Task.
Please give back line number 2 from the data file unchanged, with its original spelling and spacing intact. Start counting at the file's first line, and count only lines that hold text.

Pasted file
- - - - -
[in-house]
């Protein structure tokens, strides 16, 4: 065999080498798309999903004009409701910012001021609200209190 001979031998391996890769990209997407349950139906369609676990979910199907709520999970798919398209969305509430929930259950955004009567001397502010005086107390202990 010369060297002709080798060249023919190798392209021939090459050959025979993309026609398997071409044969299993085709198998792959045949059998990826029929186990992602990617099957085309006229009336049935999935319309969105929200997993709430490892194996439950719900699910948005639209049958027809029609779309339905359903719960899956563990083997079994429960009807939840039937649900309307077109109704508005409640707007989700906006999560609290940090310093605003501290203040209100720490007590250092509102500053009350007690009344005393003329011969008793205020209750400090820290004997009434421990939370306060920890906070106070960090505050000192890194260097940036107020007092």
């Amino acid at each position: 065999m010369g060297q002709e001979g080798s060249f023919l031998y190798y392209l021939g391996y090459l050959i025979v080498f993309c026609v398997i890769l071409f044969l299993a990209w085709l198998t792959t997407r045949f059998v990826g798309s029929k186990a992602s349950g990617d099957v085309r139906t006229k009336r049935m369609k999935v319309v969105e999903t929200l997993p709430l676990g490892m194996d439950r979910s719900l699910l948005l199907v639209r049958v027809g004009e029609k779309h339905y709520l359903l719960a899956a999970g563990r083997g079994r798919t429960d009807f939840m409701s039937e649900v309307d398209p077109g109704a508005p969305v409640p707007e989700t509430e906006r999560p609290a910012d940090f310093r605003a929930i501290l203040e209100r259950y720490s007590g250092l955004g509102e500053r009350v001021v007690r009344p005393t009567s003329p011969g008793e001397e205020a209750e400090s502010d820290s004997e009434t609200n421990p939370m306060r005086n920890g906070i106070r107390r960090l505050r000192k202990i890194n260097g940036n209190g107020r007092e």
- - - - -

């Protein structure tokens, strides 16, 4: 065999080498798309999903004009409701910012001021609200209190 001979031998391996890769990209997407349950139906369609676990979910199907709520999970798919398209969305509430929930259950955004009567001397502010005086107390202990 010369060297002709080798060249023919190798392209021939090459050959025979993309026609398997071409044969299993085709198998792959045949059998990826029929186990992602990617099957085309006229009336049935999935319309969105929200997993709430490892194996439950719900699910948005639209049958027809029609779309339905359903719960899956563990083997079994429960009807939840039937649900309307077109109704508005409640707007989700906006999560609290940090310093605003501290203040209100720490007590250092509102500053009350007690009344005393003329011969008793205020209750400090820290004997009434421990939370306060920890906070106070960090505050000192890194260097940036107020007092």